Kelly L Jordan-Sciutto

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Chair, Department of Pathology, University of Pennsylvania, School of Dental Medicine

Contact information
240 S. 40th St
Rm 312-314 Levy Bldg
Philadelphia, PA 19104-6030
Office: 215 898-4196
Fax: 215 573-2050
Education:
B.S. (Cumulative Science)
Villanova University, 1991.
Ph.D. (Biocheistry & Molecular Biology)
Thomas Jefferson University, 1996.
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Description of Research Expertise

Research Interests
-Assessing mechanisms of neuronal death (apoptosis vs necrosis) in response to neuroinflammatory stimuli (i.e. oxidative stress, cytokines, excitotoxicity).
-Determining mechanisms of neuroprotection.
-Molecular mechanisms underlying neuronal loss in neurodegenerative disorders (i.e. Alzheimer’s Disease, Parkinson’s disease, and HIV encephalitis). We are specifically interested in the role of cell cycle proteins and transcriptional regulators in neuronal survival decisions.

Key words: Cell Cycle, Oxidative Stress Response, Antioxidant Response, Neurodegeneration, Transcription, Primary Culture, HIV encephalitis, Alzheimer Disease, Parkinson disease, Retinoblastoma, E2F1.

Description of Research
Our laboratory investigates molecular mechanisms underlying neurodegenerative processes in the hopes of identifying common and unique players in determining neuronal survival among several neurodegenerative diseases. Currently we are focusing our research efforts on the role of cell cycle proteins, the endogenous antioxidant response and unfolded protein response in three neurodegenerative disorders: HIV encephalitis (HIVE), Alzheimer’s disease (AD), and Parkinson’s disease (PD).

While HIVE, AD, and PD exhibit different pathologic features, theories as to their etiology share common molecular mechanisms including changes in the trophic factor environment, oxidative stress, and activation of CNS inflammatory components. We hypothesize that neuronal response to these neurodegenerative stimuli includes alterations in expression and/or activity of cell cycle proteins. To this end, we and others have shown that key regulators of cell cycle progression, Retinoblastoma susceptibility gene (pRb), E2F1, and/or p53, exhibit altered levels and patterns of expression in HIVE, PD, and AD. These changes are associated with areas of pathology suggesting a role in degenerative processes. In vitro models of neurodegeneration in each of these diseases also exhibit alterations in cell cycle protein subcellular localization. We are using both human tissue and in vitro models to uncover the role of cell cycle proteins, E2F1, MDMx (a p53 and E2F1 regulatory protein), and pRb in interpreting neuroprotective vs neurotoxic stimuli in primary human, rat, and mouse neuroglial cultures stimulated with trophic factors, chemokines, dopamine, free radicals, beta-amyloid, and HIV-infected macrophage supernatant. These studies are aimed at determining how cell cycle proteins regulate neuronal survival in response to varied and conflicting stimuli. In vitro findings are then used to assess potential roles for these proteins in animal models as well as autopsy tissue relevant to each neurodegenerative condition. Our investigation of E2F1 has resulted in the discovery of a role for this protein in activation of a calpain-dependent death pathway which has not been previously described. Interestingly, neurons responding to HIV-infected macrophage supernatants (our in vitro model of neuronal response to inflammatory infiltrate which mediates HIV encephalitis) activate calpain and increase E2F1 protein levels. One of our immediate lines of investigation is testing the hypothesis that E2F1 induces neuronal death in HIV encephalitis via calpain activation, a novel pathway.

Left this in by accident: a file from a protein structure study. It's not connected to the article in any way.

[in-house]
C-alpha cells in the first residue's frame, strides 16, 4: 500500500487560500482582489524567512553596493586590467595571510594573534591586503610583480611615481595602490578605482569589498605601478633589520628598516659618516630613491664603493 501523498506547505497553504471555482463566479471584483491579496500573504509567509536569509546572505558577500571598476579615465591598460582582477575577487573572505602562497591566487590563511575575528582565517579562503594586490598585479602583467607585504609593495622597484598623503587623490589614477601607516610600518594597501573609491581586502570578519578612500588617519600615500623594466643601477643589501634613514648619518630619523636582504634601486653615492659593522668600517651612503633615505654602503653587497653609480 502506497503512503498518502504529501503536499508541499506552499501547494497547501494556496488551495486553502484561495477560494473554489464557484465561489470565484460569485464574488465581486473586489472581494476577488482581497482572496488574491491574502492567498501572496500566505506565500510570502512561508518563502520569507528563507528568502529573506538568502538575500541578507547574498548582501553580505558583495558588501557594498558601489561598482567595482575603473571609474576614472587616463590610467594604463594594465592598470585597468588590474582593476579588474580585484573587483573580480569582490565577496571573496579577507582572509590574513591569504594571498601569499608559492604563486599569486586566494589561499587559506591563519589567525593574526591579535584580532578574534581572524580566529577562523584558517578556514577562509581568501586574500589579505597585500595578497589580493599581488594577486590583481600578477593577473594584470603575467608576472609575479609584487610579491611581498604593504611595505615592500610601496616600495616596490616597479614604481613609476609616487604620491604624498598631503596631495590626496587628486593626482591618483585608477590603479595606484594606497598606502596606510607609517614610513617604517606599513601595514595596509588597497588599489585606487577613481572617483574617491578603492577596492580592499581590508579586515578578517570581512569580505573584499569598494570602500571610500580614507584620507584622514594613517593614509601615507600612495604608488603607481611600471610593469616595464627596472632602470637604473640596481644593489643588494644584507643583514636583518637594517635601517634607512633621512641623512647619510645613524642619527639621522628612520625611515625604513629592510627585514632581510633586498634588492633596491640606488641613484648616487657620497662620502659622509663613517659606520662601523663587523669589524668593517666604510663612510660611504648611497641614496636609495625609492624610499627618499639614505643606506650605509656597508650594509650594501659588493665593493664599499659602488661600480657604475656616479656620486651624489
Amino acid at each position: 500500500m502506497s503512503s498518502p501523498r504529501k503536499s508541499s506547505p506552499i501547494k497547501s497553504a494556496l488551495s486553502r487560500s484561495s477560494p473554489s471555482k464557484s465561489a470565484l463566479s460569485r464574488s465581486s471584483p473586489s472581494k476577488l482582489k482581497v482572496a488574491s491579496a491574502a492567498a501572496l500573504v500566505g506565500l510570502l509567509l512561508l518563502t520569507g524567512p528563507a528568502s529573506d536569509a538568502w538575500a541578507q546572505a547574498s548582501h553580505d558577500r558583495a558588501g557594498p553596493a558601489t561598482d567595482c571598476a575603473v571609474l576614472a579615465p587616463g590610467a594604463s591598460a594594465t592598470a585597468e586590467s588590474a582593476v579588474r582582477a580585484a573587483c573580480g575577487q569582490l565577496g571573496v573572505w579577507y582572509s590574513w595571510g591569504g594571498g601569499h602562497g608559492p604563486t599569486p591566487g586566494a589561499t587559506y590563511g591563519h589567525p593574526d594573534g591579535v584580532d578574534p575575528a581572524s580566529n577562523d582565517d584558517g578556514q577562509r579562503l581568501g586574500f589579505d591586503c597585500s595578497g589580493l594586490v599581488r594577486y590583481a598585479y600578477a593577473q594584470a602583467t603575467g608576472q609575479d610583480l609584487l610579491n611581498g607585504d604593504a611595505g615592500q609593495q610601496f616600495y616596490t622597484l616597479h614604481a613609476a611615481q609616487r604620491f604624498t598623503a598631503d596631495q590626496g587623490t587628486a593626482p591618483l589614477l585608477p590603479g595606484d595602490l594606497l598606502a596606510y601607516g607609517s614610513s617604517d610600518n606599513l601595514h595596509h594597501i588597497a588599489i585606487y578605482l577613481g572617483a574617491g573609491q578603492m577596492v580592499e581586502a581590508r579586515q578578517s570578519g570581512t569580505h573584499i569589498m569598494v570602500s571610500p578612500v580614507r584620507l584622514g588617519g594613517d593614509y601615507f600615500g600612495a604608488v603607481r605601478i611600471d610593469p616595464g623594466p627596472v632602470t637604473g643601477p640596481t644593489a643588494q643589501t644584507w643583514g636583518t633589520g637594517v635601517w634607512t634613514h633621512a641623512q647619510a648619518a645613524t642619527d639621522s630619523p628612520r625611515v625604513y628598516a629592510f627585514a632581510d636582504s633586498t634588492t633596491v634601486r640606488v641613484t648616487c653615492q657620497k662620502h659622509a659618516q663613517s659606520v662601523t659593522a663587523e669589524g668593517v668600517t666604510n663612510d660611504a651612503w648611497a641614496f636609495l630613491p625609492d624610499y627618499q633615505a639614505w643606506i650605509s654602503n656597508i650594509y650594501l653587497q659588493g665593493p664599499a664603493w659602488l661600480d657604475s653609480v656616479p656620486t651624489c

A second area of research in our laboratory is the study of the endogenous anti-oxidant response and its failure to prevent accumulation of oxidative damage and neuronal loss in neurodegenerative disorders. The two proteins of direct interest to the laboratory are Keap1 and Nrf2. Nrf2 is a transcription factor that regulates the expression of the enzymes responsible for the antioxidant response. Normally, Nrf2 is bound in the cytoplasm by the Kelch ECH associated protein 1(Keap1). However, in response to oxidative stress, sulfhydryl groups on Keap1 become oxidized releasing Nrf2 for translocation into the nucleus. We have recently shown that Nrf2 is aberrantly expressed in AD indicating it is not responding to oxidative stress in neurons of affected brain regions. Interestingly, Nrf2 does appear to be responding appropriately in neurons affected in PD. This has led us to hypothesize that the endogenous antioxidant response is aberrant in AD, but insufficient in PD. Our current studies focus on identifying differences in regulation of the endogenous antioxidant response in AD and PD. The goal of these studies is to explore this pathway as a therapeutic target for neurodegenerative conditions. By enhancing the endogenous anti-oxidant response, neuronal toxicity may decrease leading to increased neuronal function in these patients.